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Women’s Ag Conference Attendees Learn from PA Farm Tour

Posted: December 6, 2011

Lancaster Farming 12/3/2011 10:00 AM By Stephanie Beeman Central Pa. Correspondent

REEDSVILLE, Pa. — On Monday, Nov. 7, attendees at the Women in Sustainable Agriculture Conference gathered new ideas for value-added products on a tour of Kishacoquillas Valley farms, Reedsville, Pa. The Pennsylvania Women’s Agricultural Network (PA-WAgN) hosted the annual conference to facilitate networking opportunities for women interested in sustainable agriculture practices.

The tour included stops at four farms in Belleville, Pa. The farms visited include Byler’s Goat Dairy, Zook’s Orchard, The Josie and Melinda Zook Farm and the Hameau Farm in the Big Valley. The value-added products and methods utilized on each farm were diverse and presented a variety of potential new perspectives for the women on the tour.

James and Darla Byler live on a fourth-generation farm where the previous three generations had milked cows. In 2008, James left his career in the forest industry and entered the dairy goat business. Over the past three years, the Bylers have built a herd of 46 milking goats, mainly Alpine breeds.

In the processing plant adjacent to the milking parlor, James Byler described the processes used to add value to fluid goat’s milk by producing aged cheeses, cheese curds, chevre, kefir and drinkable yogurt. The Bylers market their cheeses, yogurts and milk (raw and pasteurized) directly to consumers from the farm. Many of the products are also sold at local farmers markets and grocery stores, including Wegmans in State College, Pa.

Goats are seasonal breeders that do not produce milk throughout the entire year. This poses a resource issue for the Bylers in meeting customer demand for their products. So the family is beginning to experiment with a lighting system that will simulate the daylight hours of the fall breeding season. This program will allow the Bylers to manage the breeding system of the herd to ensure a yearlong supply of milk.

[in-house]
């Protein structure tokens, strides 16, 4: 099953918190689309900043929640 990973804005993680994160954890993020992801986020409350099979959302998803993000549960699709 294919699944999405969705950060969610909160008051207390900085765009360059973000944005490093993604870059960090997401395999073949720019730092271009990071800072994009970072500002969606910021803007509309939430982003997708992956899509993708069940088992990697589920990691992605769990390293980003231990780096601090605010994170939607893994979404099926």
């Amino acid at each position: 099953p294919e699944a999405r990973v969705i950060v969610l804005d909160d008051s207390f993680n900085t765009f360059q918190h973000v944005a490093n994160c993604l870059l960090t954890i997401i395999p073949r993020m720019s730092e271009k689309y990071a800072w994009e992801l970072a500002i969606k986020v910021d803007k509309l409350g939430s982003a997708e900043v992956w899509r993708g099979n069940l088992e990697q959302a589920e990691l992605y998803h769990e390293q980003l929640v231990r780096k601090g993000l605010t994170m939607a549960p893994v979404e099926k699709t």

“It’s an awful lot of work,” Byler said. “But the goats are sociable and easy to handle.”

Amos and Rachel Zook of Zook’s Orchard market their produce directly from their farm and a nearby farmers market. They grow a large variety of fruit including apricots, blueberries, plums, peaches and apples. Heirloom and hybrid varieties grow in the orchard. Their range of varieties draws customers looking for familiar and unique fruits.

Fall is a busy season for the Zooks as they pick the apple harvest. The harvest requires the labor of seven employees: six picking the fruit and one transferring the fruit from the orchard to the stand. Their fresh apples sell as fast as they can be picked.

Further processing of the Zook’s fruits transforms excess yield into unpasteurized cider to gain an additional marketable product. In the cider shed, an antique hydraulic cider press squeezes the juice from apples to make gallons of cider each fall for them to sell.

Just down the road from Zook’s Orchard, Josie and Melinda Zook produce a diverse assortment of agricultural products, including milk and vegetables. The vegetables provide the main source of income through on-farm sales to customers seeking fresh food. The staple products of their vegetable business are strawberries and potatoes.